... Green stormwater management practices are effective to control runoff volume and to provide ecosystem services (Dhakal and Chevalier 2016;Vogel et al. 2015). The literature reflects a variety of stormwater management studies providing or addressing a subcategory of ecosystem services: provisioning (Gittleman et al. 2017;Ackerman 2012), regulating (Ishimatsu et al. 2017;Klimas et al. 2016;Chen et al. 2014;Doherty et al. 2014;Berland and Hopton 2014), cultural (Attwater and Derry 2017;Kati and Jari 2016), and social (Kopecka et al. 2017;Hassall 2014). ...
... The use of the triple-bottom-line approach (USEPA 2015), i.e., environmental (improved air quality and habitat restoration), economic (job creation, development, and increased property values), and social benefits (recreational opportunities and reduction in crime), is a needed direction to obtain a holistic view of green stormwater management practice benefits as a guide for local governments (Environmental Finance Center, University of Maryland 2017). Some of the major limitations of such a proposed holistic view are the lack of valuation data, which often requires the transfer of estimated economic values for ecosystem services based on other studies to a different location and context (Johnston et al. 2015;Freeman 2014), modeling limitations (Jayasooriya and Ng 2014), knowledge gaps regarding the benefits and effectiveness of single or a combination of different practices in small watersheds (Connop et al. 2016;Vogel et al. 2015), and rarely quantified social benefits (Prudencio and Null 2018). In this study, we explore modeling limitations and benefits of green stormwater management practices to understand how specific practices affect ecosystem services in small watersheds. ...
... Gray infrastructure, such as conveyance pipes, large centralized storage basins pump stations, and treatment facilities historically served society's needs for water security, public sanitation, and flood protection. Over recent decades, green infrastructure systems have emerged as a promising flood risk management alternative or complementary to gray infrastructure (Ferguson et al. 2013;Vogel et al. 2015). ...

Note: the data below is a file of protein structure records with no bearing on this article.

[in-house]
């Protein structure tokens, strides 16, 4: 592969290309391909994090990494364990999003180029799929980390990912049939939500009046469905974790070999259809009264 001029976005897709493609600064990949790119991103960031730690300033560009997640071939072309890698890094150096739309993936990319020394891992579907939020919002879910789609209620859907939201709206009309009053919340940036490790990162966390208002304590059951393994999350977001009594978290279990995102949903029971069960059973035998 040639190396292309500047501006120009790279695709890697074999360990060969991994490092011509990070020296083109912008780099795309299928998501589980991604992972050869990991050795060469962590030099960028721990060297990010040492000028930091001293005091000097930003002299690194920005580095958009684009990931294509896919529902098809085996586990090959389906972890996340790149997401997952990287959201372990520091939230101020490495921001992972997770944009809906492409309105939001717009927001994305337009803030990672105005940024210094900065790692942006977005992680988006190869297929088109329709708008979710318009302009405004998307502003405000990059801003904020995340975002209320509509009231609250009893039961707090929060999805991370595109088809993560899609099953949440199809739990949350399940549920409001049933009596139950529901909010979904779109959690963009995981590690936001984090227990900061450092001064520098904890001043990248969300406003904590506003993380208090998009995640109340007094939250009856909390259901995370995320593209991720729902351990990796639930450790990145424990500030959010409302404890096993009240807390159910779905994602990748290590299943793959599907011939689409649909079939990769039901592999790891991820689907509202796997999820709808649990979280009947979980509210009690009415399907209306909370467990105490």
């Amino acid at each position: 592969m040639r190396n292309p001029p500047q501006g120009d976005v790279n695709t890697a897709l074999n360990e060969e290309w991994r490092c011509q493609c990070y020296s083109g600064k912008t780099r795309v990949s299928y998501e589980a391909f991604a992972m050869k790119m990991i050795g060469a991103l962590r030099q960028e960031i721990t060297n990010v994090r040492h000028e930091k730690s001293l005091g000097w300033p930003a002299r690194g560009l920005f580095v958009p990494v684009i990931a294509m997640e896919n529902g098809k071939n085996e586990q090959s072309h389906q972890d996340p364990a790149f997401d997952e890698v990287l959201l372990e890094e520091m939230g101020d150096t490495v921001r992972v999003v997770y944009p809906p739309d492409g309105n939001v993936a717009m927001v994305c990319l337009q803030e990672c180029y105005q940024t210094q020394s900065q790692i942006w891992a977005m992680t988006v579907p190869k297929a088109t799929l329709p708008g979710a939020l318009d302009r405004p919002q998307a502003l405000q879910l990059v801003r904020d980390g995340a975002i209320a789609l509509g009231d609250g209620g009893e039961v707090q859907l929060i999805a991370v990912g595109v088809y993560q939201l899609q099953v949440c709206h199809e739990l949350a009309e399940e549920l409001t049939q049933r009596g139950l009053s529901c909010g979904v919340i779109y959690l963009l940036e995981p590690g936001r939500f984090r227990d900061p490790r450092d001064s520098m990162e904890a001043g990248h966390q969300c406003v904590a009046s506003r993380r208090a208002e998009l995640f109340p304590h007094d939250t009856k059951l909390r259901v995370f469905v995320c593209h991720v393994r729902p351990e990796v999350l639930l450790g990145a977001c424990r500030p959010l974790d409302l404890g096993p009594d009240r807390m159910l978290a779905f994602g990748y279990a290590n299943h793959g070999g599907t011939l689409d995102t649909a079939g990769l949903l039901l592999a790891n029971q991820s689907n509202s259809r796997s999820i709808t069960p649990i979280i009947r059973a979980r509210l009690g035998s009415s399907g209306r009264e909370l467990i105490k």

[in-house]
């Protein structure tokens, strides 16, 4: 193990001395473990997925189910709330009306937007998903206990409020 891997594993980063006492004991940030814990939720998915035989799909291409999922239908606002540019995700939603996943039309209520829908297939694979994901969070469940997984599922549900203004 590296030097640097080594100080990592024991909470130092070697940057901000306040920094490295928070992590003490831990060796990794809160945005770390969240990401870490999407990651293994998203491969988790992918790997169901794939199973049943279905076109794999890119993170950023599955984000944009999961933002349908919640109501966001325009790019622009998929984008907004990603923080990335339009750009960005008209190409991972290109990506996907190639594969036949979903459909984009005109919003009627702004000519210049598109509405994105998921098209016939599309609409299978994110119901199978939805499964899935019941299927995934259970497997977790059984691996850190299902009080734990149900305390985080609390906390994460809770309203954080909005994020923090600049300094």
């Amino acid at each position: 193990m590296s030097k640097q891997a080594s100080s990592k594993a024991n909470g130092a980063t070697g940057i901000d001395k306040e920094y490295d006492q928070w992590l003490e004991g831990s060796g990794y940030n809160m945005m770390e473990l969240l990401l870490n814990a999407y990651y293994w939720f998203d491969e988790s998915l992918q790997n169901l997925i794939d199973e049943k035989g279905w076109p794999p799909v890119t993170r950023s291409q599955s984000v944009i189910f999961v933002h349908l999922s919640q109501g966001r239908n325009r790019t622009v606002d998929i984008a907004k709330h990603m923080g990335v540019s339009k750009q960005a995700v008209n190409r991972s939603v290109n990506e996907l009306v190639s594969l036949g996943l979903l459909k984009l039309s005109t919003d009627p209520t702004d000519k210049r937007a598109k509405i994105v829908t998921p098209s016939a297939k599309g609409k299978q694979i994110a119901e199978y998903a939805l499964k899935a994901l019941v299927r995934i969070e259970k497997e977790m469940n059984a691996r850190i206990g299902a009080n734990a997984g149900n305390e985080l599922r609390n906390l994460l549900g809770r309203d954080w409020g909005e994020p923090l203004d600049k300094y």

... However, over time, this system causes negative environmental impacts to downstream receiving environments and exacerbates the pressure from climate change, and subsequently erodes the resilience of cities (Bell et al. 2019). Over recent decades, green infrastructure systems have emerged as a promising flood risk management alternative or complementary to gray infrastructure (Ferguson et al. 2013;Vogel et al. 2015). Green stormwater management infrastructure treats stormwater as a resource to be infiltrated, stored, and/ or re-used at the site instead of dealing with runoff as waste Moore et al. 2016;Zhang et al. 2017). ...
... Permeable pavements are often recommended as a stormwater control measure (SCM) (Collins et al., 2008;Vogel et al., 2015;Zahmatkesh et al., 2015) since they reduce runoff volume and peak flow rates (Bean et al., 2007;Hunt et al., 2002) and improve runoff quality (Brattebo and Booth, 2003;Brown and Borst, 2015;Fassman and Blackbourn, 2011;Myers et al, 2011;Sansalone and Buchberger, 1995;Drake et al., 2014;Wardynski et al., 2013;Tirpak et al., 2020). (Liu and Armitage, 2020). ...
Thesis